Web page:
August 30, 2013

My Extended Minnesota Family


Photo of Fahmida Z. UGRAD participant Fahmida and Bangladeshi Nobel Peace Prize recipient, Dr. Muhammad Yunus
Fahmida Zaman sometimes missed her family in Bangladesh during her Global Undergraduate Exchange Program (UGRAD) experience. She spent the better part of 2012  at St. Catherine University in Minnesota, well removed from her home. But, she is thankful for the connections she made with professors, her “friendship family,” American and international students, and one very memorable meeting with another Bangladeshi.

“I had a hard time adjusting,” says Fahmida. “But one thing about Minnesota is ‘Minnesota niceness.’ Most of the people here are really nice. They smile at you and are there to help you.”

She especially enjoyed her time with her ‘friendship family.’ A friendship family offers the support and family environment of a host family for Global UGRAD students who live in dormitories. Fahmida saw her friendship family about two to three times every month.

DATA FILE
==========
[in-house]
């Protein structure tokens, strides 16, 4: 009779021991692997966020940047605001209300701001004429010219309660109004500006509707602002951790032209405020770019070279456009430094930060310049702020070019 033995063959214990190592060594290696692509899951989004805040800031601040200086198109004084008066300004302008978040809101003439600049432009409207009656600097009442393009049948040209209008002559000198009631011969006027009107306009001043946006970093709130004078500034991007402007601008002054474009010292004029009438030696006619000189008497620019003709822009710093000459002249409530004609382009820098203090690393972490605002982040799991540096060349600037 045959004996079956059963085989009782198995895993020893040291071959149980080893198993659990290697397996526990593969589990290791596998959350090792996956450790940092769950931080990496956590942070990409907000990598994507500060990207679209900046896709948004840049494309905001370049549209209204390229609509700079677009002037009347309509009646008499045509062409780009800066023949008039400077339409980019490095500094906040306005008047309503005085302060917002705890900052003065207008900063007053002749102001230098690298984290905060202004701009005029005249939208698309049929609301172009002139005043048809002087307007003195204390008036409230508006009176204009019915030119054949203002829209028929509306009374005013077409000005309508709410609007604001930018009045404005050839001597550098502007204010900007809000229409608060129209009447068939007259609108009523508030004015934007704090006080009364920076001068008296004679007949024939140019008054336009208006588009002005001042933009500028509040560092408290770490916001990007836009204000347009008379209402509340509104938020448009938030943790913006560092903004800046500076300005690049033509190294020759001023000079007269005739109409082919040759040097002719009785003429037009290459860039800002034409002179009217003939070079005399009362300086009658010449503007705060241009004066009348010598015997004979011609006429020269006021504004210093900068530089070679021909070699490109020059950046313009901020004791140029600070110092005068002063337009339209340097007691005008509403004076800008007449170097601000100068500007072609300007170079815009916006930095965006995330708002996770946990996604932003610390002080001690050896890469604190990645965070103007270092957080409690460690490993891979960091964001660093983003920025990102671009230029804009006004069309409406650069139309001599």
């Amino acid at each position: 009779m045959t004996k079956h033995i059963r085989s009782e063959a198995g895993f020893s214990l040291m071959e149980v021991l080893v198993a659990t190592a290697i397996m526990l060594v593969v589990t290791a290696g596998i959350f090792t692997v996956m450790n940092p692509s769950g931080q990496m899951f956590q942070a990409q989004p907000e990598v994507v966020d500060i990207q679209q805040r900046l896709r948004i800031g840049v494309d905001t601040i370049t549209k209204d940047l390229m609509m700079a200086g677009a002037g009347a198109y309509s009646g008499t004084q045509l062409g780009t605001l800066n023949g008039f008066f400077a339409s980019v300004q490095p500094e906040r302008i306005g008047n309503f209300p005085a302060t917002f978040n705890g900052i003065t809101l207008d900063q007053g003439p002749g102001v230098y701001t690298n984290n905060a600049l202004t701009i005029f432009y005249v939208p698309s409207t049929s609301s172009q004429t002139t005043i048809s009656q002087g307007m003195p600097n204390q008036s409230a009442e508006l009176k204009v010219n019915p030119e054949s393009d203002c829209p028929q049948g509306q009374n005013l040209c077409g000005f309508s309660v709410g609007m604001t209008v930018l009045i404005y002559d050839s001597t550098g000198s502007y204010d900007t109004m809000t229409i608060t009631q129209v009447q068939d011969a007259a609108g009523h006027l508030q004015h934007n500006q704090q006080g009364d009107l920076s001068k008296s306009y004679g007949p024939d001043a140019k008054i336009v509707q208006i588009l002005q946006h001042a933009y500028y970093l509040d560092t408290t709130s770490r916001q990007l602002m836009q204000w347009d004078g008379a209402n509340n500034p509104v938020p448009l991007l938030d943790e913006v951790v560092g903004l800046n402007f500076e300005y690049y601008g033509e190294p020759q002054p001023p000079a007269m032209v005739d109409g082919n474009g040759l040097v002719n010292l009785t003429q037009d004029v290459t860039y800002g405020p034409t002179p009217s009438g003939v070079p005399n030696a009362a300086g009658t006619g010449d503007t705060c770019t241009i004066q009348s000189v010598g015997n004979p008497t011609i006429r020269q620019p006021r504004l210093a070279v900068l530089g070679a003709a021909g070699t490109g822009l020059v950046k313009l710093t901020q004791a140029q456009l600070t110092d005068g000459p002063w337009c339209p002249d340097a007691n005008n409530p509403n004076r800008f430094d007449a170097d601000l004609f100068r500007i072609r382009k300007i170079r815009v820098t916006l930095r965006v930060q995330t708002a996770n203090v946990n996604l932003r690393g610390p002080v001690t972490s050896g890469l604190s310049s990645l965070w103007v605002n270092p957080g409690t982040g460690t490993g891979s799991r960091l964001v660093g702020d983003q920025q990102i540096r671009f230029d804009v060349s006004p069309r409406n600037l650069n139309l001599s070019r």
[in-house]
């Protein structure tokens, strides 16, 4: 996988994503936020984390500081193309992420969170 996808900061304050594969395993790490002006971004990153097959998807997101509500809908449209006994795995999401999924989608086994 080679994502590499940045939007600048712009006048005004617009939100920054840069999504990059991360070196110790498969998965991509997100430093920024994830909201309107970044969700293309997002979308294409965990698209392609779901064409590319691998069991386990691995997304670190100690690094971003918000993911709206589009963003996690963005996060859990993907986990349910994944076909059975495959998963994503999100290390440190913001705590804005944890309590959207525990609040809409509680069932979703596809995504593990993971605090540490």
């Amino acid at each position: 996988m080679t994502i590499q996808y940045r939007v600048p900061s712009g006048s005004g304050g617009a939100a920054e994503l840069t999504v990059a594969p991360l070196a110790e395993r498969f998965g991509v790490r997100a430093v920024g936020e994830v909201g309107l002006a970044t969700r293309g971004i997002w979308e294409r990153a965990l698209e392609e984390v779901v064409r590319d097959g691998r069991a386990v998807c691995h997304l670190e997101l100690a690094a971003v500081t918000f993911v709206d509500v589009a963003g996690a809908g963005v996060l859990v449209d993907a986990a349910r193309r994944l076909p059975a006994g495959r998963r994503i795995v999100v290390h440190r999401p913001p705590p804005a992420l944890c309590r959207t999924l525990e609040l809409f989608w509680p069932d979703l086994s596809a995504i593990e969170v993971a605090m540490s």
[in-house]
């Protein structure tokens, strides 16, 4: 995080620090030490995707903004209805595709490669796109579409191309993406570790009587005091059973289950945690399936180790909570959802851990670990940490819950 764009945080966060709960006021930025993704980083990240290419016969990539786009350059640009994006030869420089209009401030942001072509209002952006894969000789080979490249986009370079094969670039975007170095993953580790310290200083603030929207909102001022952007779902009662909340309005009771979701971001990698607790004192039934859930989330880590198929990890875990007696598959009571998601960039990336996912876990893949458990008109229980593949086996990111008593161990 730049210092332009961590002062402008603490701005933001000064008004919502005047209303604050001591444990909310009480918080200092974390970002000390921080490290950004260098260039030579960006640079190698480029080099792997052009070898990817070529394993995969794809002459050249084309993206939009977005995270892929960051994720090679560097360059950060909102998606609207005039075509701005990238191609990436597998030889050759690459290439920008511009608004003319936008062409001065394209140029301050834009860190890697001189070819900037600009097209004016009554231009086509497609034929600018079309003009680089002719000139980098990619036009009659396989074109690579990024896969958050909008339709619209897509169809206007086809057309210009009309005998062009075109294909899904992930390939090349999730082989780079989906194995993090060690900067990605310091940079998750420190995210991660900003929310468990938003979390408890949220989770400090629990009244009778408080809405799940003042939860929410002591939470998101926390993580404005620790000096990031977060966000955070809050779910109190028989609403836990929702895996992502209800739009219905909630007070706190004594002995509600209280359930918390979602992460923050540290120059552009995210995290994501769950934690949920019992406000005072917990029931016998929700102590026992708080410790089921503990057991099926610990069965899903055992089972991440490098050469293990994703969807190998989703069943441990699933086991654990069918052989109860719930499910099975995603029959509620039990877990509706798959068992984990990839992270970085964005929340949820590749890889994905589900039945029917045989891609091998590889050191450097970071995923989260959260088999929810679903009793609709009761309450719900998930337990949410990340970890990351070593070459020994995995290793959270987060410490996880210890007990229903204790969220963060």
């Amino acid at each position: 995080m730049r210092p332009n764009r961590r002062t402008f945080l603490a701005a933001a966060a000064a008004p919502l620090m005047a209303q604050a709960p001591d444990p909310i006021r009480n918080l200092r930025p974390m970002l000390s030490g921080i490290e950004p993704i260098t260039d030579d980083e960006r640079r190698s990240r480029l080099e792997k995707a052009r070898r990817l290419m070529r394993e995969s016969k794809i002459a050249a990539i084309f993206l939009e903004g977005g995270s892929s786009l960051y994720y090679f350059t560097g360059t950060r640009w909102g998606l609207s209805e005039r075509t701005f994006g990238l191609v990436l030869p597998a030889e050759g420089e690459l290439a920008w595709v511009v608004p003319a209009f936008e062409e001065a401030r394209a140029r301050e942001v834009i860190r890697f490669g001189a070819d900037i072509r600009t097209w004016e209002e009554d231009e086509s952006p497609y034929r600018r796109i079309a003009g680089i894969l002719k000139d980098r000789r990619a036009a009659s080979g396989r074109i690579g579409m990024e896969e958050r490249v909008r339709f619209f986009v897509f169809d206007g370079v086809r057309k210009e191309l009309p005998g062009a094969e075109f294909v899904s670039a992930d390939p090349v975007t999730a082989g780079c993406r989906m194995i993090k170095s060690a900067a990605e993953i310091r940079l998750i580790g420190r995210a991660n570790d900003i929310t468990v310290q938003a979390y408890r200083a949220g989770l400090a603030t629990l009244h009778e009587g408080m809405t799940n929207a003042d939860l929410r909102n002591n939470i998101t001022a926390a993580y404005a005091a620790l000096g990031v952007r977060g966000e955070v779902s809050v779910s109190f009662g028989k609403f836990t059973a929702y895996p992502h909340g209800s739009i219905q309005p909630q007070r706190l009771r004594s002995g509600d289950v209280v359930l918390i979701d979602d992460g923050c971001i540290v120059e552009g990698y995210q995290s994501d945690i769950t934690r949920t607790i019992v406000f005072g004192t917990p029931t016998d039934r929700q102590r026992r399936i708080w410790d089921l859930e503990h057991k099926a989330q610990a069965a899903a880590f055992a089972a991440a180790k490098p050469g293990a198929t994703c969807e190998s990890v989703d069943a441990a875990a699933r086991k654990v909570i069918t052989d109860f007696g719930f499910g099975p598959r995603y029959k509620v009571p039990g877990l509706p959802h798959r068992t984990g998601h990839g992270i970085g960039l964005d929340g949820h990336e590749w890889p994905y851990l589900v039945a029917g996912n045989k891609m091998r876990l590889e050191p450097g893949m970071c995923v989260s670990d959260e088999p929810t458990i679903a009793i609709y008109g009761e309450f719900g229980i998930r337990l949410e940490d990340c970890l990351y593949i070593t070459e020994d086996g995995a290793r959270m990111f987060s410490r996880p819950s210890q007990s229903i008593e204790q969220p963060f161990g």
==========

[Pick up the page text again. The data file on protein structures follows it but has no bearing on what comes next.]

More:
“The family environment they provided me made me feel better,” says Fahmida. “I missed my family, but seeing this American family environment was really great.”

Fahmida would cook with her friendship family and learned about the importance of food within a culture.

She said, “Whenever I missed home, I told [my friendship mom], and I went over to their home, cooked food, and spoke about my country, culture, America, and especially Minnesota.”

One particularly memorable experience for Fahmida was meeting the Bangladeshi Nobel Peace Prize recipient, Dr. Muhammad Yunus. Previously, Zaman had received a Muhammad Yunus Fellowship to study at the Asian University in Bangladesh.

“When I went to meet Dr. Muhammad Yunus, I was confused as to whether I should speak my language or whether I should speak in English,” she said. “But when I entered the room, he was so excited to see me and said how proud he was of me.”

 “There will be so much cultural difference, but if you are open-minded, you will learn so much,” says Fahmida. “You will be so grateful to come here. Always be open-minded, but always let other people learn about your own culture.”

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